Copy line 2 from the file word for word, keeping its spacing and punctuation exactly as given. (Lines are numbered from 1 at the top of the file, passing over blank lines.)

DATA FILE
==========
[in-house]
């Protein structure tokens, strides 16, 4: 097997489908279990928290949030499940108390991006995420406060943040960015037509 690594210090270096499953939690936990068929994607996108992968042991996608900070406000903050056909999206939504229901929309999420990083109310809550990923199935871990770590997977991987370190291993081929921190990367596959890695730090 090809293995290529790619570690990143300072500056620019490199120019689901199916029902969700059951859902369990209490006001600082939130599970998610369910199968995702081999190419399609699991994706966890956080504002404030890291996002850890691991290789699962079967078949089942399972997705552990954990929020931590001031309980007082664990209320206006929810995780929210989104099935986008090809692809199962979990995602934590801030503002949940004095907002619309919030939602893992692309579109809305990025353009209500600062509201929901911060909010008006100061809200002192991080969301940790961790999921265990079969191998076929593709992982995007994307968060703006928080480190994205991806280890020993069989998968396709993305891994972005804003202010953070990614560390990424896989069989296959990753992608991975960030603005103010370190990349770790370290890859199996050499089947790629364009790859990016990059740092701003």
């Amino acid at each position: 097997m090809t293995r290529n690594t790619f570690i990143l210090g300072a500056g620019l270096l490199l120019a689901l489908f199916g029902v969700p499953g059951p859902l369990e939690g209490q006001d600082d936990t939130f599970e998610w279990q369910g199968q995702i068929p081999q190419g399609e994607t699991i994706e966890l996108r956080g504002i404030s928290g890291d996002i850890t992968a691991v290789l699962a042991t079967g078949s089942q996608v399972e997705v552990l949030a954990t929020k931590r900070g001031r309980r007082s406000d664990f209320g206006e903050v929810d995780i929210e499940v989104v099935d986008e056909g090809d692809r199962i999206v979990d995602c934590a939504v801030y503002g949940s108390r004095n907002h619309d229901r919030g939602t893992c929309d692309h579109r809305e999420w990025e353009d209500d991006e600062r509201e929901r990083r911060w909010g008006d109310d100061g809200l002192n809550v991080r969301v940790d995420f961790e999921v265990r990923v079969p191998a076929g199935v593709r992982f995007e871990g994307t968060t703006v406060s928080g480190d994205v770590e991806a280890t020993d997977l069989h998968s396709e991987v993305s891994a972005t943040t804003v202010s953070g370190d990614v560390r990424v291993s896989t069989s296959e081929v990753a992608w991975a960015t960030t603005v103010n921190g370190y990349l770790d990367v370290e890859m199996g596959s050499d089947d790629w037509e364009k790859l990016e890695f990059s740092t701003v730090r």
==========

């Protein structure tokens, strides 16, 4: 097997489908279990928290949030499940108390991006995420406060943040960015037509 690594210090270096499953939690936990068929994607996108992968042991996608900070406000903050056909999206939504229901929309999420990083109310809550990923199935871990770590997977991987370190291993081929921190990367596959890695730090 090809293995290529790619570690990143300072500056620019490199120019689901199916029902969700059951859902369990209490006001600082939130599970998610369910199968995702081999190419399609699991994706966890956080504002404030890291996002850890691991290789699962079967078949089942399972997705552990954990929020931590001031309980007082664990209320206006929810995780929210989104099935986008090809692809199962979990995602934590801030503002949940004095907002619309919030939602893992692309579109809305990025353009209500600062509201929901911060909010008006100061809200002192991080969301940790961790999921265990079969191998076929593709992982995007994307968060703006928080480190994205991806280890020993069989998968396709993305891994972005804003202010953070990614560390990424896989069989296959990753992608991975960030603005103010370190990349770790370290890859199996050499089947790629364009790859990016990059740092701003």